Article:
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article imageCDC: Fewer baby boys getting circumcised

By Samuel Okocha     Sep 3, 2011 in Health
Data from three separate US national surveys show the number of baby boys circumcised in hospitals has dropped in the past ten years.
Three national surveys were analyzed to track changes in hospital rates of circumcision.
Researchers at the U.S. Centers for Disease Control and Prevention [CDC] were said to have carried out the analysis of the data from the surveys.
"In one survey, newborn male circumcision rates fell to 56.9 percent in 2008 from 62.9 percent in 1999," Reuters reports."In another, rates of circumcision fell to 54.7 percent in 2010 from 58.4 percent in 2001. In a third, rates fell to 56.3 percent in 2008 from 63.5 percent in 1999.''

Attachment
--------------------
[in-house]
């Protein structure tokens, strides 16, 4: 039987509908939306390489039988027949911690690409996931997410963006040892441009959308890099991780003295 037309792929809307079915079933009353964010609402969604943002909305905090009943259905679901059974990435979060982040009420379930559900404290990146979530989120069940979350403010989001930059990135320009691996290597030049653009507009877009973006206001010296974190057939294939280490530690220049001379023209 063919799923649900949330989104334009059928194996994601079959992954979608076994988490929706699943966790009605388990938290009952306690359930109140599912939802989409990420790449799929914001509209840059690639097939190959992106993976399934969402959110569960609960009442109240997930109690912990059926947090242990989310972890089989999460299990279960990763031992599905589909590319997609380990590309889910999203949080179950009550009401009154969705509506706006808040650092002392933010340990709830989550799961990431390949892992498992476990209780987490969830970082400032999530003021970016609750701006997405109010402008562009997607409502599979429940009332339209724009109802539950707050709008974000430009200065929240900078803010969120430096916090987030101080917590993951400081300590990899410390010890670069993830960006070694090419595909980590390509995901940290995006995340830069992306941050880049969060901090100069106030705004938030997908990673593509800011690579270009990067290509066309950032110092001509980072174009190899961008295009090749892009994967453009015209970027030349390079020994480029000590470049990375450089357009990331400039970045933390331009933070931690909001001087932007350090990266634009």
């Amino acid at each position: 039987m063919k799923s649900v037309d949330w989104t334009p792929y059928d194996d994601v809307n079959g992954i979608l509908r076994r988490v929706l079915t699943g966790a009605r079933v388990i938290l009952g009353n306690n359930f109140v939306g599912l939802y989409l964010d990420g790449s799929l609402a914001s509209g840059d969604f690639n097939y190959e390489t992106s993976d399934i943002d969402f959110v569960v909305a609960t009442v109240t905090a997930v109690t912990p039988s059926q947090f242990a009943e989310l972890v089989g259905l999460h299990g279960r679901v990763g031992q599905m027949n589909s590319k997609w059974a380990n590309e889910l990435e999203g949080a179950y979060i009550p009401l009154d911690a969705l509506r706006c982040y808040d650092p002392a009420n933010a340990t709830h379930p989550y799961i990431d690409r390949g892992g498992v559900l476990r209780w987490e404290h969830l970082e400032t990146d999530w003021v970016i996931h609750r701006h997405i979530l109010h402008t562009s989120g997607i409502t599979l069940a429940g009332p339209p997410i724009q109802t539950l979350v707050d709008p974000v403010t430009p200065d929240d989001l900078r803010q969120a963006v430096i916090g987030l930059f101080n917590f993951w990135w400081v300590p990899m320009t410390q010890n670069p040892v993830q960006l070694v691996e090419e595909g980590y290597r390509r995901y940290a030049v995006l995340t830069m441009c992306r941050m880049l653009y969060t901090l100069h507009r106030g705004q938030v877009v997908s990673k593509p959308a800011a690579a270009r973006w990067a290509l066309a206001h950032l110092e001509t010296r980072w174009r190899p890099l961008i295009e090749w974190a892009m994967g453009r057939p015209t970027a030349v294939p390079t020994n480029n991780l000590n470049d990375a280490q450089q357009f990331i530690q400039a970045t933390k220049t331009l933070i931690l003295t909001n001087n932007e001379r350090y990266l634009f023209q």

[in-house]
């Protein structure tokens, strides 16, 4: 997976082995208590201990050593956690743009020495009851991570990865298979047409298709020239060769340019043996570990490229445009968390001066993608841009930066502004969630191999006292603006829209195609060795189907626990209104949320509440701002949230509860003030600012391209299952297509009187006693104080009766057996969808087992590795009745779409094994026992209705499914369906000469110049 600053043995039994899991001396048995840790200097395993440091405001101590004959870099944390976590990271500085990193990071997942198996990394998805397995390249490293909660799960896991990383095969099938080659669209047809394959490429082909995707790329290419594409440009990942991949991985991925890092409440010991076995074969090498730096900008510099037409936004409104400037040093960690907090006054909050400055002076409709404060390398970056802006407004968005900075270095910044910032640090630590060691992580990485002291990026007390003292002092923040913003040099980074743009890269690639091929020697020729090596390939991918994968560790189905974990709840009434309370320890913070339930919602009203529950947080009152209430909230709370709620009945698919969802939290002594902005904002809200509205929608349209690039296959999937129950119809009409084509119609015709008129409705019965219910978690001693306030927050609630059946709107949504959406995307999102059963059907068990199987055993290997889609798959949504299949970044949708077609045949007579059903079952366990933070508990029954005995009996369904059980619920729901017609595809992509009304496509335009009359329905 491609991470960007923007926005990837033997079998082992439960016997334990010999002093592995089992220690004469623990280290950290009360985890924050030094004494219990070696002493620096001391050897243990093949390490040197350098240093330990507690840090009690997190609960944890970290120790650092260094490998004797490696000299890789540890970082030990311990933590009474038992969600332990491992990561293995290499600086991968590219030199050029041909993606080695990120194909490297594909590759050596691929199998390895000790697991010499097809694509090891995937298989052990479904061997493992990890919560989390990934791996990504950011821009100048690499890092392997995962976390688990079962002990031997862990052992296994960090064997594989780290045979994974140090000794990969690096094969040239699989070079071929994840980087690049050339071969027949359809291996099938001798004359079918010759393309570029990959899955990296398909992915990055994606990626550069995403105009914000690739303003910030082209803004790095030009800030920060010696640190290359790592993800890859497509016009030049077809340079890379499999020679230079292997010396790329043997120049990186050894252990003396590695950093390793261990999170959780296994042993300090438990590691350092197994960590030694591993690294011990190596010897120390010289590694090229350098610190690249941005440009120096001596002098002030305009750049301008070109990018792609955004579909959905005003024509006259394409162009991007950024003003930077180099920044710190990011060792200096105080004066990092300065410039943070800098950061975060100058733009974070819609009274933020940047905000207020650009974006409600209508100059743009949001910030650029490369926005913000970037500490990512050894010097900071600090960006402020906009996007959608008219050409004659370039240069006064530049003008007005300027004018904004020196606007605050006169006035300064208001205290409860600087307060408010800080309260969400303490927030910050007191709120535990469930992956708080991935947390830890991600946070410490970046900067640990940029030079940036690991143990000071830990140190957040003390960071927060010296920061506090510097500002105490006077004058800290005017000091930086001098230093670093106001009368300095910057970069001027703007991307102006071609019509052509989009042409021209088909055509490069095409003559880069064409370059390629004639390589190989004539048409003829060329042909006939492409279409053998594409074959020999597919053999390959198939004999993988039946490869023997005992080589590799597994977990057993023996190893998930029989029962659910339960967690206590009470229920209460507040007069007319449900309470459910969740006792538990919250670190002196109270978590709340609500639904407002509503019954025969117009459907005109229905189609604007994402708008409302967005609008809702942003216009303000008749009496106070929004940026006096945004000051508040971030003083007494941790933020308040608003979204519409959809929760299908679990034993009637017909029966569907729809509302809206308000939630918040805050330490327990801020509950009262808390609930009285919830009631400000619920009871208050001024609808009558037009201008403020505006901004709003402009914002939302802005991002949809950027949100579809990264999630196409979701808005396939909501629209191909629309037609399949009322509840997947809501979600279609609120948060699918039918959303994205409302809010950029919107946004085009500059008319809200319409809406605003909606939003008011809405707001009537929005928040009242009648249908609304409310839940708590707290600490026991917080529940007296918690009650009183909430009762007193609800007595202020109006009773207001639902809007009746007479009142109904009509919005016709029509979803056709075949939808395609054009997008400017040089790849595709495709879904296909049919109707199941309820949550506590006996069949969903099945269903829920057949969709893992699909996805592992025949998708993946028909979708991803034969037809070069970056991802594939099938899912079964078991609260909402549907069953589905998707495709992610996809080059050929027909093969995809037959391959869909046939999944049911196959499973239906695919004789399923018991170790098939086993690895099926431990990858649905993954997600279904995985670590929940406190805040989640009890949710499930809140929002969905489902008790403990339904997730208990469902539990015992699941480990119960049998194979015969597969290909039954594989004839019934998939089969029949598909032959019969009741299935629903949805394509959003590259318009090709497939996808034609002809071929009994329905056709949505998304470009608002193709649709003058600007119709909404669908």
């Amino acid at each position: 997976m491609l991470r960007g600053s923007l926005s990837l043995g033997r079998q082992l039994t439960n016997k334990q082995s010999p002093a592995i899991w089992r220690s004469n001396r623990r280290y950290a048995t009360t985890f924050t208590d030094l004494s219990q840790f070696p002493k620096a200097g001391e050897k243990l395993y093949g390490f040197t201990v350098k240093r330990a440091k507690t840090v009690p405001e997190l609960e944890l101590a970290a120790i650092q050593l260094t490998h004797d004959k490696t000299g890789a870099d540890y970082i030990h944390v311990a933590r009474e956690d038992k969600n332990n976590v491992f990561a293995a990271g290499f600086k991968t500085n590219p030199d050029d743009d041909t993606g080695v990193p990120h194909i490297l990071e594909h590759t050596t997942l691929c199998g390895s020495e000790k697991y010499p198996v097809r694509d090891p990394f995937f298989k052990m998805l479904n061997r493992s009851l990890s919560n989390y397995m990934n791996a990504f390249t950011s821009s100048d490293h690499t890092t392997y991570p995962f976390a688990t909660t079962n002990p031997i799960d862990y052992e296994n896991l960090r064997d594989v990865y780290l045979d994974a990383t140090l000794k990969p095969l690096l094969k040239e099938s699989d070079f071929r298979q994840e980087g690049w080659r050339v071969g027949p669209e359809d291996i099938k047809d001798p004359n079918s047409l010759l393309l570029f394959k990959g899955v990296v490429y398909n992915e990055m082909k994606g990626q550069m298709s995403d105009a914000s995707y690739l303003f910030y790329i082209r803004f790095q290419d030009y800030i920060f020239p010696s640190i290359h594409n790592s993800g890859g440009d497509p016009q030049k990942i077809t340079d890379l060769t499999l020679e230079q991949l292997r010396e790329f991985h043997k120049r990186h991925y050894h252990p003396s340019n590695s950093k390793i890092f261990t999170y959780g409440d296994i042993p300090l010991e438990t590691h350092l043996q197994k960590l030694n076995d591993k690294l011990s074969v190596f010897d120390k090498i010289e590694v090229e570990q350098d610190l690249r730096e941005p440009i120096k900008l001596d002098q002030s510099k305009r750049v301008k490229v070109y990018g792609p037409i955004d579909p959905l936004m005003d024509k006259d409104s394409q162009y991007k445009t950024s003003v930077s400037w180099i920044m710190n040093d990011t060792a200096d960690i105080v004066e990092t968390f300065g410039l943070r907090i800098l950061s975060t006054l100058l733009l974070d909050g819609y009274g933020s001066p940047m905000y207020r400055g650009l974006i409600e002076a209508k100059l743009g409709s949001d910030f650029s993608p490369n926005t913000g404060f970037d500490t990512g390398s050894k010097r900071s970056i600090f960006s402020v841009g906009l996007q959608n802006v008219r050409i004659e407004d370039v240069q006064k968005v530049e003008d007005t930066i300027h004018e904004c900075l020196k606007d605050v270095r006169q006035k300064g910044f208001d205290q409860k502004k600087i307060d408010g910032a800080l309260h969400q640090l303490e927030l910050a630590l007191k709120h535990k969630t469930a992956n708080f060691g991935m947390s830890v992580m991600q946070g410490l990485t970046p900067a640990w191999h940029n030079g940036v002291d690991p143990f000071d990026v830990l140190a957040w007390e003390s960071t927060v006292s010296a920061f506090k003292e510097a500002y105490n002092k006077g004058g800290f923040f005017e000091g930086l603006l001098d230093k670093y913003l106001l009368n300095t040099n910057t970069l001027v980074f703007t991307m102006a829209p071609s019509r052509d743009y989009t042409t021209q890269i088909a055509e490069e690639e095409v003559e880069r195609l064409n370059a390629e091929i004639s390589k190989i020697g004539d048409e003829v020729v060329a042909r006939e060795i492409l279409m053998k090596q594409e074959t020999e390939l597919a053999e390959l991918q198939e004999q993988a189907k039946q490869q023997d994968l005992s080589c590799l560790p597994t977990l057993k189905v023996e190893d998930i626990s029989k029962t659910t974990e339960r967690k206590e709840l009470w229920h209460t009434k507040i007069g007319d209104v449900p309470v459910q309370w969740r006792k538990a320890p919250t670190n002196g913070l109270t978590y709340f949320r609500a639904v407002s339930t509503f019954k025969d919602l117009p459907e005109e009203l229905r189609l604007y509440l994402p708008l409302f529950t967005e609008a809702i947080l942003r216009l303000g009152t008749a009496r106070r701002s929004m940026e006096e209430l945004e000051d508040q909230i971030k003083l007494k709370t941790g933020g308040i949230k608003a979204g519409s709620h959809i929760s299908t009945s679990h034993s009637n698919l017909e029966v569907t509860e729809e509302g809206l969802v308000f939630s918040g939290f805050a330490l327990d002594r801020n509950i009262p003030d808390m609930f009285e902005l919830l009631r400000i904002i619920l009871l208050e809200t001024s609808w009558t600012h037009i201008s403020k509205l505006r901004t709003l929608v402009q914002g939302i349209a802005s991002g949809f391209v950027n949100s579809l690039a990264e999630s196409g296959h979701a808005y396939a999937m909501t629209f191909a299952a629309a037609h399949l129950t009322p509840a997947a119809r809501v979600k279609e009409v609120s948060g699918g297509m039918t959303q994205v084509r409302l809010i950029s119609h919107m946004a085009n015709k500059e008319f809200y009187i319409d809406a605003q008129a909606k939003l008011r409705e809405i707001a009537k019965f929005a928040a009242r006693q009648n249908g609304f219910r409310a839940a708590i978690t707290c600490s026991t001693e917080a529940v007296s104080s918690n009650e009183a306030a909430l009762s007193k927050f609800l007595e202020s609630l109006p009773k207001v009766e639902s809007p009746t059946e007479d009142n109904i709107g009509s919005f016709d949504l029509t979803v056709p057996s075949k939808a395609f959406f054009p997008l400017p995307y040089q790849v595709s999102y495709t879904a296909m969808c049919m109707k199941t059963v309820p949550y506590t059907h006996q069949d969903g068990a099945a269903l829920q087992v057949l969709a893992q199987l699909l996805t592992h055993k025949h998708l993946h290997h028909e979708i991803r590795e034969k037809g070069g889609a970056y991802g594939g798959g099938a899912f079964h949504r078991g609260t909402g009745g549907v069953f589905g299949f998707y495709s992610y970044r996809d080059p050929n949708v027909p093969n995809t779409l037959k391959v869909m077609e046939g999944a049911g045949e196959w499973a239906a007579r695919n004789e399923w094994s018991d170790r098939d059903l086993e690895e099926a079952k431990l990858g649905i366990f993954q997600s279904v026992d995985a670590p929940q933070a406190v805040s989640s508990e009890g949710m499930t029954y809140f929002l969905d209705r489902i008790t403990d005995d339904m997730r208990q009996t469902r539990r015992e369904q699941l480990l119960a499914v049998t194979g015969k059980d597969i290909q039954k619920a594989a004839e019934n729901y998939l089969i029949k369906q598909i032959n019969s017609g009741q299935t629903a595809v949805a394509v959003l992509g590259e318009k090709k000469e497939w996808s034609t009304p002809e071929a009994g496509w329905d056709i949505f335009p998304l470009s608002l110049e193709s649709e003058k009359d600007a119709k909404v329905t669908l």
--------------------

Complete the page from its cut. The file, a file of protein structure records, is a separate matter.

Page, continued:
Prior to this latest finding, U.S. hospitals had seen a 10-year sharp increase in circumcision rates.
Critics of circumcision say the process inflicts unnecessary pain.
Circumcision, which involves the removal of the foreskin, is highly practiced among the Jewish and Muslim communities.
The U.S. population had taken up the practice due to possible health benefits.
Advantages of circumcision reportedly include reduced risk of Sexually Transmitted Diseases and according to CDC researchers, three recent studies have shown that male circumcision decreases transmission of HIV.
More about Circumcision, male circumcison, Centers for Disease Control and Prevention
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